NYC postpones bag fee vote – USA

Posted on April 27, 2016 by DrRossH in Plastic Limiting Regulations

NYC postpones bag fee vote | Plastics News#utm_medium=email&utm_source=pn-sustain&utm_campaign=pn-sustain-20160421&email_sustain#utm_medium=email&utm_source=pn-sustain&utm_campaign=pn-sustain-20160421&email_sustain#utm_medium=email&utm_source=pn-sustain&utm_campaign=pn-sustain-20160421&email_sustain.

The “Carryout Bag Reduction” bill would require supermarkets and most shops to charge shoppers 5 cents for disposable bags. Bag fees, which have been implemented in other cities including Los Angeles and Washington D.C., are the fairest and most effective way to get customers to bring reusable bags and cut down on the use of plastic, Lander said.

Opponents of the bill include Councilman David Greenfield, D-Brooklyn, who says the fee amounts to a tax, and Councilman James Vacca, D-Bronx, who argues that it disproportionately punishes the poor. But the pockets of resistance to the measure have mostly come from representatives of white, middle-class districts. Lander was able to solidify support for the bill from minority colleagues by cutting the proposed 10-cent fee in half and by adding a provision to have the city distribute some free, reusable bags.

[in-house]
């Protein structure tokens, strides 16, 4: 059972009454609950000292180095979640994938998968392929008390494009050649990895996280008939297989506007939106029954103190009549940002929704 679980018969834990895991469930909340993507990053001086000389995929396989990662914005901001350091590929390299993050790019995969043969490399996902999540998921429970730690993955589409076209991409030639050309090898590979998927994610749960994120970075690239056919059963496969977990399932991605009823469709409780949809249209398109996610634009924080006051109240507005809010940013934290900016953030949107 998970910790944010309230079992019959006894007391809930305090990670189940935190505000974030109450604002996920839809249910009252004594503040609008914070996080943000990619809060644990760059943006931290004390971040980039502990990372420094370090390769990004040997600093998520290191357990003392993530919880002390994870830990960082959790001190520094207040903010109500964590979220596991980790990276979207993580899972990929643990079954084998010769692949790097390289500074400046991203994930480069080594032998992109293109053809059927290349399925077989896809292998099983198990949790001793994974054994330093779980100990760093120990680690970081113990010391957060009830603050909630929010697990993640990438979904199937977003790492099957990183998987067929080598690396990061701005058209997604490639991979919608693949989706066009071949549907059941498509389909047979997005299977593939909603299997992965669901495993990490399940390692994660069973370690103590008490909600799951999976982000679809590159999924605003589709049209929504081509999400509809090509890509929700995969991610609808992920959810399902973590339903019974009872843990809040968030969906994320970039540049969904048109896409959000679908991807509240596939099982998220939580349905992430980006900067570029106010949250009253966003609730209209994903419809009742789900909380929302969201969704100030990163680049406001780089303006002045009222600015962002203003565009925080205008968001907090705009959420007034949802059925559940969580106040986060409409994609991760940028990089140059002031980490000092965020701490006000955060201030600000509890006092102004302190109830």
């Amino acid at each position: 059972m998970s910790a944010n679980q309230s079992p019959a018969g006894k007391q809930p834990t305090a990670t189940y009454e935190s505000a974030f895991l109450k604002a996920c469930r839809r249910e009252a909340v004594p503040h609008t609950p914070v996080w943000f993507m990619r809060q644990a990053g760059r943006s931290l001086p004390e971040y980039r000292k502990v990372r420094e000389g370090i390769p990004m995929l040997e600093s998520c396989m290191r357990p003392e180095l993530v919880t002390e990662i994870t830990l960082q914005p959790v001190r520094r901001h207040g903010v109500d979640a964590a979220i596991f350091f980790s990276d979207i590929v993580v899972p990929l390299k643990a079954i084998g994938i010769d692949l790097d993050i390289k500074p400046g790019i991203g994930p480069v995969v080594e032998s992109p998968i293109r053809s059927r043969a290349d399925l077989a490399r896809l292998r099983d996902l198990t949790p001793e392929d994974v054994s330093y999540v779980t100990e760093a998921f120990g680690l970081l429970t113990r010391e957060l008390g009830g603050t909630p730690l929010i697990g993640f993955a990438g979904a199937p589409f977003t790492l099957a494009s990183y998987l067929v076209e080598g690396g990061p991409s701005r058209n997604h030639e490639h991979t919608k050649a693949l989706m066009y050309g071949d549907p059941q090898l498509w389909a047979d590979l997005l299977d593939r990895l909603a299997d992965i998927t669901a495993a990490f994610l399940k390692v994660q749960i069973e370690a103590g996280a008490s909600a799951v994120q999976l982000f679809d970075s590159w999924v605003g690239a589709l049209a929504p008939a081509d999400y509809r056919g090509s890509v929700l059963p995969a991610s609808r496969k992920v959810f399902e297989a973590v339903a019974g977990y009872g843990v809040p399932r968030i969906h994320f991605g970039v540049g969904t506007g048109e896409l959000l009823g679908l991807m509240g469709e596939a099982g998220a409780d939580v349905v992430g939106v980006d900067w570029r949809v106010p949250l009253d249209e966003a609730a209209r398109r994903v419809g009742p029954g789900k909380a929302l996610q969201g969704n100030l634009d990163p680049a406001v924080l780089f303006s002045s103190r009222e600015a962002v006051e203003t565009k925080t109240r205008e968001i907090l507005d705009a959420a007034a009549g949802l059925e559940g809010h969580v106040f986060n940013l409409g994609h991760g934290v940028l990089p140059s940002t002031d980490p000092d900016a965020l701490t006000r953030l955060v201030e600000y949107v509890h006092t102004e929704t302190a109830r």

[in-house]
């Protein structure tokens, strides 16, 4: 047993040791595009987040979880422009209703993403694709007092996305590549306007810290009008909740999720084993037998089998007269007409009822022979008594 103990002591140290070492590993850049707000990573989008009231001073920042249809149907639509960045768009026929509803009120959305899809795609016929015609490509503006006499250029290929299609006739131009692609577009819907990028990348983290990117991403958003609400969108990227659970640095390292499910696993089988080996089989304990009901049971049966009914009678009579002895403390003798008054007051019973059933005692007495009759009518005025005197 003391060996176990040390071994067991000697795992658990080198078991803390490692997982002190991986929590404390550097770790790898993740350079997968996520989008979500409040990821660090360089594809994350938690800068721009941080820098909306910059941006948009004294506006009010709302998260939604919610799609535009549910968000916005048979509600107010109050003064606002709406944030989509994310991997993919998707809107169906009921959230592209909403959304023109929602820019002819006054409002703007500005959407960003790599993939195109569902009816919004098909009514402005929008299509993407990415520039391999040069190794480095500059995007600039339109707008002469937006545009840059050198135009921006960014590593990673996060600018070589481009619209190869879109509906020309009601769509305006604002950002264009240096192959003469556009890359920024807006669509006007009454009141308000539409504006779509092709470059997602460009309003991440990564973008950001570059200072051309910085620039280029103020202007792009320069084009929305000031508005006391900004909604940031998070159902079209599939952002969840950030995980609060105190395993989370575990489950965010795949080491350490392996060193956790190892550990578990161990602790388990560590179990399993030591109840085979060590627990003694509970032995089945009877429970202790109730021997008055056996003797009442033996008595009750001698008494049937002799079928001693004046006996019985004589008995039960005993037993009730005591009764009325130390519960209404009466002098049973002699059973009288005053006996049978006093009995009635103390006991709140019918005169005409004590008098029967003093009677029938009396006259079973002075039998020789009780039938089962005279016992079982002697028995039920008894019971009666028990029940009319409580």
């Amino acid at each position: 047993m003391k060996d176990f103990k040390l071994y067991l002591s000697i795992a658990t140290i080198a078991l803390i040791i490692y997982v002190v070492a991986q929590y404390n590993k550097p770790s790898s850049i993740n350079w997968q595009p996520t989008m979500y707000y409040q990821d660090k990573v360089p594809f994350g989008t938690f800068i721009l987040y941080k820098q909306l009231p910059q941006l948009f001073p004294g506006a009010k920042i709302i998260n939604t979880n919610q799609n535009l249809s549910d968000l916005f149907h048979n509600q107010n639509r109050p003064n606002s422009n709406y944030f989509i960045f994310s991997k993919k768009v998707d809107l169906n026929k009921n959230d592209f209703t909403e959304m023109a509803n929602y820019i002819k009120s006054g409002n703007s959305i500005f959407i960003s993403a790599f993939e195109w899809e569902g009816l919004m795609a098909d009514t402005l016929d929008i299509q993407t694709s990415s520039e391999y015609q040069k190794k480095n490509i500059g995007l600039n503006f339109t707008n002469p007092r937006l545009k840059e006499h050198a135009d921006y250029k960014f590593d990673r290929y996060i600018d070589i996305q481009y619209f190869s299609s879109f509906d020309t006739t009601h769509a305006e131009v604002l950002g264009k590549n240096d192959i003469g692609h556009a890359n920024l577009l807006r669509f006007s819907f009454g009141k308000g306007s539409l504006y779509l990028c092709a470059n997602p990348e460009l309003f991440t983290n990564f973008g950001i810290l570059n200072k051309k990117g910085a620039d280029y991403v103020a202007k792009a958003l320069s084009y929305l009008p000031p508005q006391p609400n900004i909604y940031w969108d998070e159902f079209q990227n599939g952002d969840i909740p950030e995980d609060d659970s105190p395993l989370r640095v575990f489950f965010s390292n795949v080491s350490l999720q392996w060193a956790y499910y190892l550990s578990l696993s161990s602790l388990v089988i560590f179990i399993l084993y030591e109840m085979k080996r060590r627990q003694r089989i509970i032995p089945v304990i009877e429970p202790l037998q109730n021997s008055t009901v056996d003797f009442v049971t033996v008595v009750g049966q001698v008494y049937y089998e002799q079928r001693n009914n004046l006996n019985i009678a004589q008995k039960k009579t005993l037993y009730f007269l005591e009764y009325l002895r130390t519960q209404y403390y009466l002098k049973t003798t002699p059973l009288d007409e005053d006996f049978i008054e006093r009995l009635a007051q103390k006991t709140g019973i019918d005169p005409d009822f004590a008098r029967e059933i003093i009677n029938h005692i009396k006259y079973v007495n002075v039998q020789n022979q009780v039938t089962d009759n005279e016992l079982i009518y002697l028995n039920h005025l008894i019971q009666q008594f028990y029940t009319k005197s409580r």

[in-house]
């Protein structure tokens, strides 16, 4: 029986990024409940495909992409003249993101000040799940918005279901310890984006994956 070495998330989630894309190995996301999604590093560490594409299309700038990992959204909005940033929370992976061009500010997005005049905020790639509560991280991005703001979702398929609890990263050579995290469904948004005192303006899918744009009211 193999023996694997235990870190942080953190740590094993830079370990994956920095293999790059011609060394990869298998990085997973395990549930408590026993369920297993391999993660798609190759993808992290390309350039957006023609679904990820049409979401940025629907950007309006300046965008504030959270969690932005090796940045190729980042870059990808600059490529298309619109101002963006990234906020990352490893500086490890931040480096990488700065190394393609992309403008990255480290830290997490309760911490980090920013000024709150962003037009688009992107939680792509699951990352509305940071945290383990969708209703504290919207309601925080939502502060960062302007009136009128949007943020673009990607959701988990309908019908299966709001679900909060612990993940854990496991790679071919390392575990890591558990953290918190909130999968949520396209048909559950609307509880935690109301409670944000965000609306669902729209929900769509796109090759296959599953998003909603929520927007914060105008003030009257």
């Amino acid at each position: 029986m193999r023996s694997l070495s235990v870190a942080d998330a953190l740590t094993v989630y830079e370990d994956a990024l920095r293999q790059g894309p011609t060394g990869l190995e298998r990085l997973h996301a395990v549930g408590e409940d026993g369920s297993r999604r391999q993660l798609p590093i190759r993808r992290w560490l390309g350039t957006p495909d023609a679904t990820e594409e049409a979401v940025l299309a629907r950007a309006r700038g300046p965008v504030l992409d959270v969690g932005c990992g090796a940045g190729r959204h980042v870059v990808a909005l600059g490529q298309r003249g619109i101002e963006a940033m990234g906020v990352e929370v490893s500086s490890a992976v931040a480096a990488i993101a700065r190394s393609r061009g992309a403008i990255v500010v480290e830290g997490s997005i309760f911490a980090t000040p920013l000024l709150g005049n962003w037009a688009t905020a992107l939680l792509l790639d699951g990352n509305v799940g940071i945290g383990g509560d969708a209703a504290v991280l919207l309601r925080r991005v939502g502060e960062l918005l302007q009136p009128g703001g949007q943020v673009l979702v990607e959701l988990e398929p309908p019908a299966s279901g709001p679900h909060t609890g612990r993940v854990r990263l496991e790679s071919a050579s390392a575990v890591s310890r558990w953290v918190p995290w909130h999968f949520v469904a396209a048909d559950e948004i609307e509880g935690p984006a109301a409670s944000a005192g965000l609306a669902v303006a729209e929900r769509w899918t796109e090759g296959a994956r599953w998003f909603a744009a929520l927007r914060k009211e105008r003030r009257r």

Purchases made with food stamps or Women, Infants and Children (WIC), which serve low-income households, will not be subject to the charge. Bags for restaurant food and pharmacy prescriptions will also continue to be free. Because retailers would keep the 5-cent fees and not have to keep track of them, industry groups including the Food Industry Alliance of New York and the New York Metro Retail Alliance are not fighting the bill.

However, it is opposed by the plastics industry, which represents manufacturers of plastic bags. Foes have hired Bertha Lewis of the Black Institute to fight the legislation.